For herding dogs, half a mile of walking, twice per day, just won’t cut it; without a job to do, herding dogs become restless, using their nose-poking, nipping, and circling instincts out of anxiety rather than purpose.

It’s best to provide your dog lots of mental stimulation, trips to the dog park, and outdoor adventures to relieve the anxious behavior.

Solutions to Lessen Feet Biting

Next, it’ll be helpful to explore solutions for when your dog is biting your feet while walking.

Hopefully, the context provided above helps you diagnose why your dog specifically might be biting your feet, which will aid you in choosing the solution that's best for your dog. 

Yelping

In communicating with your dog, having conversations in English will only go so far; instead, sometimes using more primal language is the key to induce the desired response.

For feet biting, that reaction can be a startling “yelp”, each time your pup bites ankles or feet. In fact, that’s how puppies communicate to their mothers if their nibbling or handling crosses the threshold into pain; the startling yelp provides feedback so they know to ease the bite pressure, or lay off entirely.

In other words, if you don’t yelp and simply endure the pain, your dog (not being a mind reader) might have no idea that you’ve been suffering this whole time, so the revelation might result in a change in behavior.

Mental Stimulation

Boredom, or a lack of mental and physical stimulation, is probably a fiery catalyst for any ankle or feet biting from your dog. In other words, if the real issue is puppy teething or accidental encouragement of the behavior, a bored and unstimulated dog is like pouring gasoline on the fire – it just blows up to the next level.

For humans, by getting lots of exercise and having great conversations (both the physical and mental stimulation), thereby warding off anxiety, we’re much less prone to negative behaviors being amplified. It’s really no different for dogs; by going for long walks, going on road-trips, meeting other dogs, and enjoying the mental stimulation of sniffing during walks, your dog will be much less anxious within four walls by day’s end.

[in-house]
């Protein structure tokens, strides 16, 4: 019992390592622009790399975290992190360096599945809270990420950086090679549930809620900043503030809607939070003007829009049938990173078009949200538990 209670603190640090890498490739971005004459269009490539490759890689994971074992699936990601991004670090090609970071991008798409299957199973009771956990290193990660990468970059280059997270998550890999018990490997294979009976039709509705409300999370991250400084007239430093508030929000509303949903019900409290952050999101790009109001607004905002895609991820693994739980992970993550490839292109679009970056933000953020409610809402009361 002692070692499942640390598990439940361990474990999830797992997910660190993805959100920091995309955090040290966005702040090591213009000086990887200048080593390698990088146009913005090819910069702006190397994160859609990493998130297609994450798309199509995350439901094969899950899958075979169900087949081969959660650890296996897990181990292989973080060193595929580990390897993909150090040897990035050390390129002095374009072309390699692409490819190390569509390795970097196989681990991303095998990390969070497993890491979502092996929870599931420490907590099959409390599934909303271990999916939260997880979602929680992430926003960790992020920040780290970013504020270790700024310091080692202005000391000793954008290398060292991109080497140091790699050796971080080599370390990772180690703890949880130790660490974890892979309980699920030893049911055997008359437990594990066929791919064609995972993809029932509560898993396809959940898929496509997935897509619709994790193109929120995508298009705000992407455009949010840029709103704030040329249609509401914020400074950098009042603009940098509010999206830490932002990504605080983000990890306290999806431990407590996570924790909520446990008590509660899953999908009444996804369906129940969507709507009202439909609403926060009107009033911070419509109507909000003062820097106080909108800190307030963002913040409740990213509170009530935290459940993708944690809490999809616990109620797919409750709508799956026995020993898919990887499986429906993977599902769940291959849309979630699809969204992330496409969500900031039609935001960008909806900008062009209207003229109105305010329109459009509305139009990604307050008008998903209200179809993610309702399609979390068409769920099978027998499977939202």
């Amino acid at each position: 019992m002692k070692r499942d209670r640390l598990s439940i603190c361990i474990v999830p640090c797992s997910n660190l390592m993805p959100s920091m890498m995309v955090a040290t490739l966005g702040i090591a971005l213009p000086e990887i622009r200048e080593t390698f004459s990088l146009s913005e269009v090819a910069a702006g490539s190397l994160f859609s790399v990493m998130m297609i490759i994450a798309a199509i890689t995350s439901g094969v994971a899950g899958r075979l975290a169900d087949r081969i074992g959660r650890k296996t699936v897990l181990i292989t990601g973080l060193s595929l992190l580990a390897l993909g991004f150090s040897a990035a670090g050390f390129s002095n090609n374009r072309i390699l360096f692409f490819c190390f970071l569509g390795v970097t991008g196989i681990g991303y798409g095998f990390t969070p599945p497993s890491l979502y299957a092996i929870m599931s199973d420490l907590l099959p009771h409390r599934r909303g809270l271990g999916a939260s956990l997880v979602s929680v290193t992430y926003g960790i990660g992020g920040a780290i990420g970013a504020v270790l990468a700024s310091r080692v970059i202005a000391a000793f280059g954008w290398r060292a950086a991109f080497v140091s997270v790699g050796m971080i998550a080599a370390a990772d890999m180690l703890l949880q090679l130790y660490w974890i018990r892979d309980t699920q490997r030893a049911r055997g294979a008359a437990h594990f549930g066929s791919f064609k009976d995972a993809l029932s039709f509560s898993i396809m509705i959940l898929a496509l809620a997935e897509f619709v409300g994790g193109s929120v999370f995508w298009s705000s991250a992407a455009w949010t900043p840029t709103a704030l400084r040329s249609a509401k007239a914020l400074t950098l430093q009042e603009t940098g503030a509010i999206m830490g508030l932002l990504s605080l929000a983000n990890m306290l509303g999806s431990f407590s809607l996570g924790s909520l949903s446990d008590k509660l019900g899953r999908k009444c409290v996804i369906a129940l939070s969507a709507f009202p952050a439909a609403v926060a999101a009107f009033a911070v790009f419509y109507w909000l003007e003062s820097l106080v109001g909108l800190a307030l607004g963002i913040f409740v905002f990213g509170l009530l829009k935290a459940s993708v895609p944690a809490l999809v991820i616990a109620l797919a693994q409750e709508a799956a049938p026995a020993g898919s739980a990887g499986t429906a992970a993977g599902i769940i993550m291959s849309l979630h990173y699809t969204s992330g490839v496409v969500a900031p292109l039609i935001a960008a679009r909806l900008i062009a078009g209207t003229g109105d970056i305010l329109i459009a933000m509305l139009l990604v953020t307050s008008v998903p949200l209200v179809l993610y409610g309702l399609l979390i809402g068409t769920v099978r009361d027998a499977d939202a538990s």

Try creating a routine, wherein your dog (and you) receive adequate stimulation day in and day out.

Substitution

A simple trick you can try, best used in conjunction with more mental and physical stimulation, is substitution. Rather than biting your feet while walking, perhaps you can give your dog something to carry in their mouth, like a ball, rope, or chew toy. By being occupied, your dog might feel content to carry on with the walking, sans the feet biting.

Recall also that herding dogs nibble at feet, simply because they’d like to feel like they’re doing a job. (Herding dogs are like workaholics who feel uncomfortable and queasy if they’re not doing something from dawn until dusk.)

In that case, you can actually try giving your dog a backpack during walks, adding a small amount of weight, which might make your pup feel helpful and fulfilled. These methods can possibly mitigate the feet biting during dog walks.

Spray Deterrents

Spray deterrents could be another solution for ankle-biting while walking.

With spicy, bitter, or just oddly noxious fumes, spray-on deterrents could be applied to your feet, which cause your dog to recoil at the scent. This tactic is essentially negative reinforcement, which could very well be effective, especially if used in combination with other solutions mentioned above.

With spray deterrents, you might have to try several, since your dog might actually enjoy the scent and taste of certain deterrents; instead, you’ll want to have one which is maximally discomforting for your dog.

Conclusion

If your dog bites your feet while walking, there’s are many reasons why this behavior may be occuring. Similarly, there’s a handful of solutions available for you and your pup to try and wean this behavior away. With patience and persistence in training your pup, this pesky behavior should subside in no time.